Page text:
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  Publicity Stills of
"The Chronicles of Narnia: Prince Caspian "
(Courtesy from BVI)

Director: Andrew Adamson
Cast: Georgie Henley, Skandar Keynes, William Moseley, Anna Popplewell,
Ben Barnes, Peter Dinklage, Pierfrancesco Favino and Sergio Castellitto, with Liam Neeson as the voice of Aslan
RunTime: 2 hrs 27 mins
Released By: BVI
Rating: PG
Official Website: www.narnia.com

Opening Day: 29 May 2008


The characters of C.S. Lewis’s timeless fantasy come to life once again in this newest installment of the “Chronicles of Narnia” series, in which the Pevensie siblings are magically transported back from England to the world of Narnia, where a thrilling, perilous new adventure and an even greater test of their faith and courage awaits them.

One year after the incredible events of “The Lion, the Witch and the Wardrobe,” the Kings and Queens of Narnia find themselves back in that faraway wondrous realm, only to discover that more than 1300 years have passed in Narnian time. During their absence, the Golden Age of Narnia has become extinct, Narnia has been conquered by the Telmarines and is now under the control of the evil King Miraz, who rules the land without mercy.

The four children will soon meet an intriguing new character: Narnia’s rightful heir to the throne, the young Prince Caspian, who has been forced into hiding as his uncle Miraz plots to kill him in order to place his own newborn son on the throne. With the help of the kindly dwarf, a courageous talking mouse named Reepicheep, a badger named Trufflehunter and a Black Dwarf, Nikabrik, the Narnians, led by the mighty knights Peter and Caspian, embark on a remarkable journey to find Aslan, rescue Narnia from Miraz’s tyrannical hold, and restore magic and glory to the land.

Movie Review:

This reviewer isn’t that big a fan of New Zealand director Andrew Adamson’s (Shrek, Shrek 2) 2005 box office hit The Chronicles of Narnia: The Lion, the Witch and the Wardrobe. He thought the 143 minute adaptation of C.S. Lewis’s beloved novel was a drab affair, with battle sequences looking like a poor cousin of those from The Lord of the Rings series, and creatures which pale in comparison when placed side by side with the mythical creatures from the Harry Potter series. So when the sequel comes along to secure its place in this year’s summer blockbuster season, this reviewer is more than skeptical that it will appeal to him in any way.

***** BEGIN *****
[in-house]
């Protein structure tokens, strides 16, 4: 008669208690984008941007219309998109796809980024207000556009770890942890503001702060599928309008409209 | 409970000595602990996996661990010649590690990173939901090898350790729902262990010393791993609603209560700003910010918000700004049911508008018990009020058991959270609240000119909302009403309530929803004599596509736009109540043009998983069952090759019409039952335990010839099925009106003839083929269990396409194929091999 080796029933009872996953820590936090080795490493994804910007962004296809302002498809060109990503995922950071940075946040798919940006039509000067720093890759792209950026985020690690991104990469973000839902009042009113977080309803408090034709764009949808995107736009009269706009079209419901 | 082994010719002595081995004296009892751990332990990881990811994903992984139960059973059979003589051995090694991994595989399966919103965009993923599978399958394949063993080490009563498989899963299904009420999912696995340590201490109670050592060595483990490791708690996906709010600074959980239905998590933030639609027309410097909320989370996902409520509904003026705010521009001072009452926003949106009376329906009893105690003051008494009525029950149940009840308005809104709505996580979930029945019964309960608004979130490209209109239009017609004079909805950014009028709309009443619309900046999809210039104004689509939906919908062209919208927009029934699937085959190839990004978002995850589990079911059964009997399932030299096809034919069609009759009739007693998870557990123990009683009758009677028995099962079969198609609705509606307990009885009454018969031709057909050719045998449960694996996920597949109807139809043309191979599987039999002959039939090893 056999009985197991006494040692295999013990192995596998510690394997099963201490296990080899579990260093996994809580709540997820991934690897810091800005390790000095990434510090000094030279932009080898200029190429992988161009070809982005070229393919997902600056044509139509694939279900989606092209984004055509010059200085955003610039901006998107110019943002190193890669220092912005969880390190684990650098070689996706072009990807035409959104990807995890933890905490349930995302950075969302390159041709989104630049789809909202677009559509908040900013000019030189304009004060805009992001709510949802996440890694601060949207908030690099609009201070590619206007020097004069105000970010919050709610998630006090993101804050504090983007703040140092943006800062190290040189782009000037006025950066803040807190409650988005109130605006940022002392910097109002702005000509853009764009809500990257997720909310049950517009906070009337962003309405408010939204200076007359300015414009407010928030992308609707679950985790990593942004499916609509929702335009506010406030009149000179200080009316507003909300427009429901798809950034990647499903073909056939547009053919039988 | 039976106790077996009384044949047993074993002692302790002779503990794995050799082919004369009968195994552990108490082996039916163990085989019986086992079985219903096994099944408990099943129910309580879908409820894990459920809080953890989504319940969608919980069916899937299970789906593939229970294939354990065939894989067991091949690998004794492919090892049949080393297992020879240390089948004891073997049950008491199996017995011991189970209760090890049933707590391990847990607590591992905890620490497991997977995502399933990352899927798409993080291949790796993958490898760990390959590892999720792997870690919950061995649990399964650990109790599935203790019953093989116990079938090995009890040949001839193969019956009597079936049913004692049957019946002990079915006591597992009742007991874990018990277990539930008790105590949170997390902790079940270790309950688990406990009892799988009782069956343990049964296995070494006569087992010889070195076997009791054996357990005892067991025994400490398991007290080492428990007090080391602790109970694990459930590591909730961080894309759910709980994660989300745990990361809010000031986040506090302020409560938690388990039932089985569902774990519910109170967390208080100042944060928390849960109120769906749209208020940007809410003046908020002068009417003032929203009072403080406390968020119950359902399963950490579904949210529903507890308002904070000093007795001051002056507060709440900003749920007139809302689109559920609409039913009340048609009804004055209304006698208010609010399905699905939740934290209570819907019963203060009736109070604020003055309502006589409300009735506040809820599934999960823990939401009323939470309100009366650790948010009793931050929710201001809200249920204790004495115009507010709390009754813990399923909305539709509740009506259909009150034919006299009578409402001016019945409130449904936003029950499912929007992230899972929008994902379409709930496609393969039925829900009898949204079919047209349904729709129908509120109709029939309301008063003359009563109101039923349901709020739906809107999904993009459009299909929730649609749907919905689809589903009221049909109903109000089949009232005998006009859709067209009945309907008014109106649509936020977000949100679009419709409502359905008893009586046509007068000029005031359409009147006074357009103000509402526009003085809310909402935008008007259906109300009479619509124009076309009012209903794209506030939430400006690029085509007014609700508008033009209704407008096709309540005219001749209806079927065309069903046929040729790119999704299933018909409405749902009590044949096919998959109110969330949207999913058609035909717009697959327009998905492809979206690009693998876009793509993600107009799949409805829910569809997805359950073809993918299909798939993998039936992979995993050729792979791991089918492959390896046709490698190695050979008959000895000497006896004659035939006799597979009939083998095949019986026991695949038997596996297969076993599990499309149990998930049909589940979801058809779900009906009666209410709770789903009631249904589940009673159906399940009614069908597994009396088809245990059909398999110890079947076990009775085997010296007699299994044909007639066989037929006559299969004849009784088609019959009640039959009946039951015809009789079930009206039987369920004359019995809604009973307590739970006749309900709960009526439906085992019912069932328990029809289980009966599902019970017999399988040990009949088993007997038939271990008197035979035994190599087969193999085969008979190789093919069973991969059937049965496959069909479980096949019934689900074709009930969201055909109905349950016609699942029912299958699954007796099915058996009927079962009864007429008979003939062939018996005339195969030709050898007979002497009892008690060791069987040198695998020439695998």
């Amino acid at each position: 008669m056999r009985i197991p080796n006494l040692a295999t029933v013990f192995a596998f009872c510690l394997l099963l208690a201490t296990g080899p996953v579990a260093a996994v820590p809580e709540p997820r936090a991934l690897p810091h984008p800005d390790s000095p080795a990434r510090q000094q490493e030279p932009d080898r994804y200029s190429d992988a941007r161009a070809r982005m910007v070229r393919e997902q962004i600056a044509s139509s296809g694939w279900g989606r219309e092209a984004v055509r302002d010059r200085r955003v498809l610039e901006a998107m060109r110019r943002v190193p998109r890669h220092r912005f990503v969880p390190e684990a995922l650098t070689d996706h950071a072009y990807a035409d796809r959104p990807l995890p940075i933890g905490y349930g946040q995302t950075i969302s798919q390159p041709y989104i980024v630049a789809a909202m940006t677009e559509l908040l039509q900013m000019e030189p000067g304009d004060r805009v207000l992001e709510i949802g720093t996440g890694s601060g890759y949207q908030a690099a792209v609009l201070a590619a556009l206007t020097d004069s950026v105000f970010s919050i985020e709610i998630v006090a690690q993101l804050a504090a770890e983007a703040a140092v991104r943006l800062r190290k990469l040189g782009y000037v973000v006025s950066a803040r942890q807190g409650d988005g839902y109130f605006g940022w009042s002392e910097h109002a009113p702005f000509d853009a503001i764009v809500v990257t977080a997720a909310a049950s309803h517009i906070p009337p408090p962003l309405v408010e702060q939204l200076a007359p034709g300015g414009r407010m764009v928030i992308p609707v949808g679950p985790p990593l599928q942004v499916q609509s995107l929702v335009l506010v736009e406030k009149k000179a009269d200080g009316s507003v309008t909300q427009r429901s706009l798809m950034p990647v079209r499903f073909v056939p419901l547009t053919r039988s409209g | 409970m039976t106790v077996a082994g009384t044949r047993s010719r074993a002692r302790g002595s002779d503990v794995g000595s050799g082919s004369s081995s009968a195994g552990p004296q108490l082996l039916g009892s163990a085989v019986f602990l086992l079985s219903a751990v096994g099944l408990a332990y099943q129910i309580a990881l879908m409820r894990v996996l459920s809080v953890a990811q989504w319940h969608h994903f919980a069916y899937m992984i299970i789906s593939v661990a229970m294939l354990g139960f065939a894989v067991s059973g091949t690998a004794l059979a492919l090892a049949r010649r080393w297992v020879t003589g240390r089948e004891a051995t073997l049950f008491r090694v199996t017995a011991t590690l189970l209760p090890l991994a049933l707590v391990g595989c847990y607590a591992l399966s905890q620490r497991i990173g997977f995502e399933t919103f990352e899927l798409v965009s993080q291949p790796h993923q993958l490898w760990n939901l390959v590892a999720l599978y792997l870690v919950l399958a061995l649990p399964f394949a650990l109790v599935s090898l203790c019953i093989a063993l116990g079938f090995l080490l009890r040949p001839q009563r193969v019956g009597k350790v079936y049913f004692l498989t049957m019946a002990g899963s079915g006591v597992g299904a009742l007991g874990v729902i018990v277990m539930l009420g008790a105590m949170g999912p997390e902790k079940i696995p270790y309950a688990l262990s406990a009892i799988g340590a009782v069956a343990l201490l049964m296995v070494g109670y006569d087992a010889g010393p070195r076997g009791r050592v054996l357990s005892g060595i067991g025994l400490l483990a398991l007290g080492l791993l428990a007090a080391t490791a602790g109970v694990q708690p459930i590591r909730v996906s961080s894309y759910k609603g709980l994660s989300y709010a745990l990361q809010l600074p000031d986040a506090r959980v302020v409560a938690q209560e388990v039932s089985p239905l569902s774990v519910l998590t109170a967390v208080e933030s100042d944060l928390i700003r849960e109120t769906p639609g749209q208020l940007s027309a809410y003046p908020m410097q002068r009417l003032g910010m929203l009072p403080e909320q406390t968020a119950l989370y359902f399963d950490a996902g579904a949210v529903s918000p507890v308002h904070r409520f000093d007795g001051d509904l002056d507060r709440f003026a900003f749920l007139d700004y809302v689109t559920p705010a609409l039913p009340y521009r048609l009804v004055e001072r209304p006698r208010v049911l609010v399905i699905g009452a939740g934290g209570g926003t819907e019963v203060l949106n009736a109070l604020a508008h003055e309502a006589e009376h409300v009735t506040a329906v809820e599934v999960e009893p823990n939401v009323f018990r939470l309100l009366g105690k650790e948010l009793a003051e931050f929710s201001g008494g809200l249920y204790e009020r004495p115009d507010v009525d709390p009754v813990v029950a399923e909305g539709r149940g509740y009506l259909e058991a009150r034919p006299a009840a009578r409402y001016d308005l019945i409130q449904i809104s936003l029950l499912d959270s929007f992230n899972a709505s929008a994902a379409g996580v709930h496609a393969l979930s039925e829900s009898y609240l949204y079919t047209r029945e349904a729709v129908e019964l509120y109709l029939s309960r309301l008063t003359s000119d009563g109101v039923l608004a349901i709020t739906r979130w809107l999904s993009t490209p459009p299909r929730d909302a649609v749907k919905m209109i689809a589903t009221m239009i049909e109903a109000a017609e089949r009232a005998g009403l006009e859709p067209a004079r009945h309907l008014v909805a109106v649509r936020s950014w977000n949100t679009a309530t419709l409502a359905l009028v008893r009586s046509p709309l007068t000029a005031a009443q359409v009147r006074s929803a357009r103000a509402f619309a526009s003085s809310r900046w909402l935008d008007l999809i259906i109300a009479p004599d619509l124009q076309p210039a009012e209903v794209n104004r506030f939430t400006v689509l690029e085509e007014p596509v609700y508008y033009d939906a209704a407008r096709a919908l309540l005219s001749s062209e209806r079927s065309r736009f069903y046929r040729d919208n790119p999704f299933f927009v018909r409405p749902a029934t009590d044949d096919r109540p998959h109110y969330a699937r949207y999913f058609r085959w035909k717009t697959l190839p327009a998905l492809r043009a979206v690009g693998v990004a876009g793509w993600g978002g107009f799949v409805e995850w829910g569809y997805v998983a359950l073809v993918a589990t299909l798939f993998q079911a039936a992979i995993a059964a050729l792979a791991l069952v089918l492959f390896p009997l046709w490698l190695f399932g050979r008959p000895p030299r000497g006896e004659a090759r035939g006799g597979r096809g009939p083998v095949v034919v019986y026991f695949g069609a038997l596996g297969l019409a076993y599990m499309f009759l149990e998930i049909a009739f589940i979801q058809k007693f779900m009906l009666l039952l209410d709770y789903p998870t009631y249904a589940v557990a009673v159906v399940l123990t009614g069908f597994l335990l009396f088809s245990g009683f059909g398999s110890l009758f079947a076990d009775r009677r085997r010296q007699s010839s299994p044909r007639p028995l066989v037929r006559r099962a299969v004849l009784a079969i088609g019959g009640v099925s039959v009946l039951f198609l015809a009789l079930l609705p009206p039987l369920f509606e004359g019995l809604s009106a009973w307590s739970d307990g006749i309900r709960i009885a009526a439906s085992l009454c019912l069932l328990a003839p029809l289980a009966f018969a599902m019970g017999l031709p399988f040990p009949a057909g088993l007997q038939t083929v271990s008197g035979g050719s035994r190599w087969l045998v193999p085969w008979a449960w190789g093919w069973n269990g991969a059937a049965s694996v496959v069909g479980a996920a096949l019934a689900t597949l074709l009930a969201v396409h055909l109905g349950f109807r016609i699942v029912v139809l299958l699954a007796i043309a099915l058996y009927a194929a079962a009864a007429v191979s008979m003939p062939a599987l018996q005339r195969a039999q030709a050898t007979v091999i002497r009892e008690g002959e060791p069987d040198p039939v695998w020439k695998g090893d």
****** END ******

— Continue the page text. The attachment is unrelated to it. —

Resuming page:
But surprise, surprise – he found himself enjoying this sequel more than he thought he would.

A year after their first adventure (three years in our world), the four Pevensie siblings are magically summoned and pulled back to the land of Narnia, where 1300 years have passed. The true heir of the throne, Prince Caspian is on the run from his evil uncle General Miraz of the Telmarines, who has taken charge of the whole situation. His wife has just given birth to a son and the unscrupulous man will stop at nothing to rule the land. With the help of the remaining inhabitants of Narnia, the children must help the exiled heir regain his place and restore the grandeur and beauty that was Narnia.

Based on the second book published in the series of seven, this installment of the children fantasy is a visual effects extravaganza. Compared to its predecessor, the improvements in this movie are evidently vast. Look out for the sequence where the Narnians raid General Miraz’s castle. The intense scene is a fine execution where you may find yourself at the edge of your seats seeing how a sudden retreat sees the heroic Narnians caught by a falling gate and eventually brutally slaughtered by the villains. Also, the finale battle sequence between the Narnians and Telmarines is an eye opener. Watch out for the flying boulders, the collapsing underground tunnels, the soaring gryphons and other wonderfully computer generated effects.

Like James McAvoy’s adorable Mr. Tumnus in the first movie, viewers will find themselves adoring Trufflehunter the badger Reepicheep the mouse voiced by the animated Ken Scott (Charlie Wilson’s War) and Eddie Izzard (Across the Universe) respectively. While Peter Dinklage (Underdog) and Warwick Davis’s (Harry Potter and the Order of the Phoenix) dwarf characters may not be the most delectable characters, fans will welcome Liam Neeson’s aptly booming voice of Aslan the lion and Tilda Swinton’s brief but impact appearance as the White Witch’s ghost.

Our Pevensie siblings Georgie Henley, Skandar Keynes, William Moseley, Anna Popplewell have grown up nicely too, giving engaging performances that aren’t as forgettable as the last movie. Ben Barnes’ Prince Caspian is the series’ new character, and will be around to stay for a while. He may not be the best actor you’ve seen on screen, but his charisma makes his a perfect poster boy. Look out - there’s a new kid on the block.

When the 144 minute movie is given the Disney treatment and ends on a sugar coated note, you realize how the themes of courage and chivalry have been successfully portrayed in this enjoyable summer blockbuster. You’ll be eagerly looking forward to the next journey back to the mythical land in 2010’s The Chronicles of Narnia: The Voyage of the Dawn Treader.

Movie Rating:

(A swashbuckling adventure that is worthy of being an enjoyable summer blockbuster)

Review by John Li


. The Spiderwick Chronicles (2007)

. The Water Horse: Legend of the Deep (2007)

. The Golden Compass (2007)

. Mr. Magorium's Wonder Emporium (2007)

. The Seeker: The Dark Is Rising (2007)

. Bridge To Terabithia (2007)

. Charlotte's Web (2006)

. Harry Potter And The Globet of Fire (2005)

. Zathura (2005)

. The Chronicles of Narnia (2005)

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